R. Bar celebrates John Waters with spring cocktail menu

Nearly a decade ago, Amie Ward started playing roller derby in Baltimore. Her first team was called "Female Trouble," a nod to John Waters' 1974 dark comedy of the same name.

"I kind of just went off the rails and became totally obsessed with him since then," Ward said.


That obsession recently crept into her work. Ward, the beverage director of R. House's R. Bar, and her bartending team recently debuted their spring cocktail menu — 14 original drinks, all inspired by Waters, Baltimore's most famous transgressive filmmaker and author.

There's the Divine Martini, an ode — made with Beefeater gin and the Italian liqueur Strega — to the unforgettable character actor seen in Waters' "Pink Flamingos" and "Hairspray." Hatchet Face, which uses Old Forester bourbon and hibiscus honey syrup, is a tribute to a "Cry-Baby" character.


The Baltimore Museum of Art later this year will open an exhibit serving as the first major retrospective of native filmmaker John Waters’ art in his hometown.

The hardest part wasn't creating the recipes, but naming them, Ward said.

"I thought it was such a cool theme, but then I also realized we'd get super, super cheeky when it comes to the naming," she said. Other options on the menu include Trash Trio and Wanda's Spritz.

These sorts of whimsical challenges — creating new cocktails with seasonal ingredients, while sticking to a theme — continue to guide Ward's approach at R. Bar. In the past, the bar has done menus based on Edgar Allan Poe and "Home Alone."

On the current menu, visitors will see ingredients like Stall 11 carrot juice and oat milk from Ground and Griddled. One of Ward's goals is to connect the bar to R. House's food stalls more effectively, she said.

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"We kind of had no real identity," Ward said. "Coming from a chef-driven place like Aggio [the now-closed restaurant where Ward previously worked], I wanted to make sure we still had that kind of impetus without having a chef necessarily related to us."

The rotating menus also encourage other bartenders to explore new flavors and hone technique, Ward said. She came up with four of the John Waters cocktails, and let her staff come up with the rest. Ward assigns specific spirits to bartenders, but allows them the freedom to construct the drinks and figure out how they tie into the theme.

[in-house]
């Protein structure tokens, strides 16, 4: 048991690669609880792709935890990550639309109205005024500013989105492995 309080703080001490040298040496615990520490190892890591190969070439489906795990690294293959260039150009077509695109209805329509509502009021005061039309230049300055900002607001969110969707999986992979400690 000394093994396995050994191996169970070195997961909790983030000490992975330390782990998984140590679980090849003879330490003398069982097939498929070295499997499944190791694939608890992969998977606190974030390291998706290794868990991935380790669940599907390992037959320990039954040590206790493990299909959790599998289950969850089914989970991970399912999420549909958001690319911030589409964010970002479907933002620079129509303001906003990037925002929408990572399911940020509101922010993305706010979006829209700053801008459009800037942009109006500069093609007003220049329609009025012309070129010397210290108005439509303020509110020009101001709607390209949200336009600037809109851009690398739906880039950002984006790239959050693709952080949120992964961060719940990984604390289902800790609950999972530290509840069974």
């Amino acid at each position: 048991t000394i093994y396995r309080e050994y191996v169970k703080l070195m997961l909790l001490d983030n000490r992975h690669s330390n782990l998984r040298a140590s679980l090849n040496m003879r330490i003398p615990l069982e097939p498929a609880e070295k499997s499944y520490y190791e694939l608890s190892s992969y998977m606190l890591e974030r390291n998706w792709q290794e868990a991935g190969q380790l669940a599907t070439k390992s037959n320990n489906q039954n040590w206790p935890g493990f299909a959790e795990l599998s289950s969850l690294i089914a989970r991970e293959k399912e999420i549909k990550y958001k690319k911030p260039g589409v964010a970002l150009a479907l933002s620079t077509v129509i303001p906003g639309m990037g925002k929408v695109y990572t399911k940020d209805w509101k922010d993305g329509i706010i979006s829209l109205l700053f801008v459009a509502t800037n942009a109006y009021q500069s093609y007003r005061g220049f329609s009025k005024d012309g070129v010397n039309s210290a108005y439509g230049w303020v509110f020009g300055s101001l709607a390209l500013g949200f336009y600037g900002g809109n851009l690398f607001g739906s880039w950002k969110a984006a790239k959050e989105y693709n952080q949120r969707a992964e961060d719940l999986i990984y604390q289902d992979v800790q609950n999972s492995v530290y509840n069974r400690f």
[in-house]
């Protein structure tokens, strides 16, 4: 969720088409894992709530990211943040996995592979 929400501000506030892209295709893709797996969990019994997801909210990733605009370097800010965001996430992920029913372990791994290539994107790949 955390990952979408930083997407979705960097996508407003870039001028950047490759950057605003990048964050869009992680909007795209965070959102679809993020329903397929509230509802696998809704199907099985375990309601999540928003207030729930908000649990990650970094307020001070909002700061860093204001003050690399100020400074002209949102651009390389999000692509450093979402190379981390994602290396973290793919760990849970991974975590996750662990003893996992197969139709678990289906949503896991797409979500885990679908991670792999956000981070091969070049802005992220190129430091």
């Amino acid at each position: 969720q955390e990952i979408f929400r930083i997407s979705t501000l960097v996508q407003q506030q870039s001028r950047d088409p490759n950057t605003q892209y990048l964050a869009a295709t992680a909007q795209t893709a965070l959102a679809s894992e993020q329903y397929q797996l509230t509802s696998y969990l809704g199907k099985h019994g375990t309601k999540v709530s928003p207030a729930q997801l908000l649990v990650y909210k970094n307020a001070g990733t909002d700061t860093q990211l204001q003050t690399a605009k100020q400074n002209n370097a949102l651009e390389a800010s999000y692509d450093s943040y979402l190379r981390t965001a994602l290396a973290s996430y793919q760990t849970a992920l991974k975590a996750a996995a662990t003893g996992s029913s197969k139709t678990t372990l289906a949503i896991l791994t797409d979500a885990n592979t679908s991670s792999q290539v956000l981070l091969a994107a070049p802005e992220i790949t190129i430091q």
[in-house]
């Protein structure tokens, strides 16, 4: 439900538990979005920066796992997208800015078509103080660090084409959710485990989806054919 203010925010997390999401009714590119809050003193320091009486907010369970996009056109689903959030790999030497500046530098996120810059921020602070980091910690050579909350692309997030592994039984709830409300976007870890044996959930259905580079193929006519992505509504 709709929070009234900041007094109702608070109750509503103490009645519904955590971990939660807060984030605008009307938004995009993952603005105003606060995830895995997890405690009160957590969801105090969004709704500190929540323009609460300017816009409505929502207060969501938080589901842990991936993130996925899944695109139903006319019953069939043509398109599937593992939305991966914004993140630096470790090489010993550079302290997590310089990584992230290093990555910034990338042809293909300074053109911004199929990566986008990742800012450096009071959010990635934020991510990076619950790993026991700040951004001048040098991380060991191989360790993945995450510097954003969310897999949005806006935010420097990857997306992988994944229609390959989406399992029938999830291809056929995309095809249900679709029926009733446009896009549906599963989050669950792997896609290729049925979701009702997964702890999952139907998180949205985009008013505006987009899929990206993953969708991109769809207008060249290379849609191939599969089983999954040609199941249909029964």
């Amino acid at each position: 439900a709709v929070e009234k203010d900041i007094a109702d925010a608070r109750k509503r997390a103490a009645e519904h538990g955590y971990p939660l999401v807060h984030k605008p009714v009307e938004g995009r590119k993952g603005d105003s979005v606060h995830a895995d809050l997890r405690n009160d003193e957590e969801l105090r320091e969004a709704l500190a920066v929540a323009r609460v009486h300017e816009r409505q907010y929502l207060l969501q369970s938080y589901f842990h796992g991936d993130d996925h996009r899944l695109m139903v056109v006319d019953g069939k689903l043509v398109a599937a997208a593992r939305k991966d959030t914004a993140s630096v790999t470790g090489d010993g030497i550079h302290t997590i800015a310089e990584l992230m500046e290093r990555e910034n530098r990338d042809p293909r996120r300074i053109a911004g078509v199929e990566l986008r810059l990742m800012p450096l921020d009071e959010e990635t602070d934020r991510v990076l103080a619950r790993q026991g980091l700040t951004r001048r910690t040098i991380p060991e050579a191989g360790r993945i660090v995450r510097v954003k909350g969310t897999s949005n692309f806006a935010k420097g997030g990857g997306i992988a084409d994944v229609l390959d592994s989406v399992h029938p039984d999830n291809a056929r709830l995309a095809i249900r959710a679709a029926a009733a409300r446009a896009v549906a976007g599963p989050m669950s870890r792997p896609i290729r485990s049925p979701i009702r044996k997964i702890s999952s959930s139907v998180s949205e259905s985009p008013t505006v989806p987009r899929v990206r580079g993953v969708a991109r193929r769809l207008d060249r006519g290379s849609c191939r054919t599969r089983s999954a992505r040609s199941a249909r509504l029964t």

"I'm always there as a resource, but they're doing the research and homework on their own, which is really cool," Ward said.

In the bustling atmosphere of the Remington food hall R. House, spotting a couple of empty seats at its center bar can feel like discovering an oasis.

Ward couldn't pick just one cocktail as her current favorite. She's torn between Shock Value and the Suspicious Scotty Barnhill. The former turned out to be an unintentional dessert drink, which combines spirits like Jägermeister and grapefruit liqueur with Little Baby's Vanilla Coconut Clove ice cream. The Scotty Barnhill features carrot juice and celery syrup, along with Barr Hill Gin and the Greek liqueur Mastiha.

These are not common cocktail ingredients, which is partially the point, Ward said.

"They're so far out there, but so delicious," she said.

Ward, whose favorite Waters movies are "Serial Mom" and "Cry-Baby," said the theme was "one of the most challenging menus I've ever worked with," which makes its execution more satisfying. The only way it could get better, she said, would be if Waters, the "Pope of Trash," got to see it for himself.

"I love it, paying homage to him," Ward said. "If he happened to walk into the bar, I'd probably be beside myself."


If you go

R. Bar is located inside R. House, 301 W. 29th St., Remington. Cocktails cost $9-$11. The John Waters menu will be available until late June. Call 443-347-3570 or go to r.housebaltimore.com.


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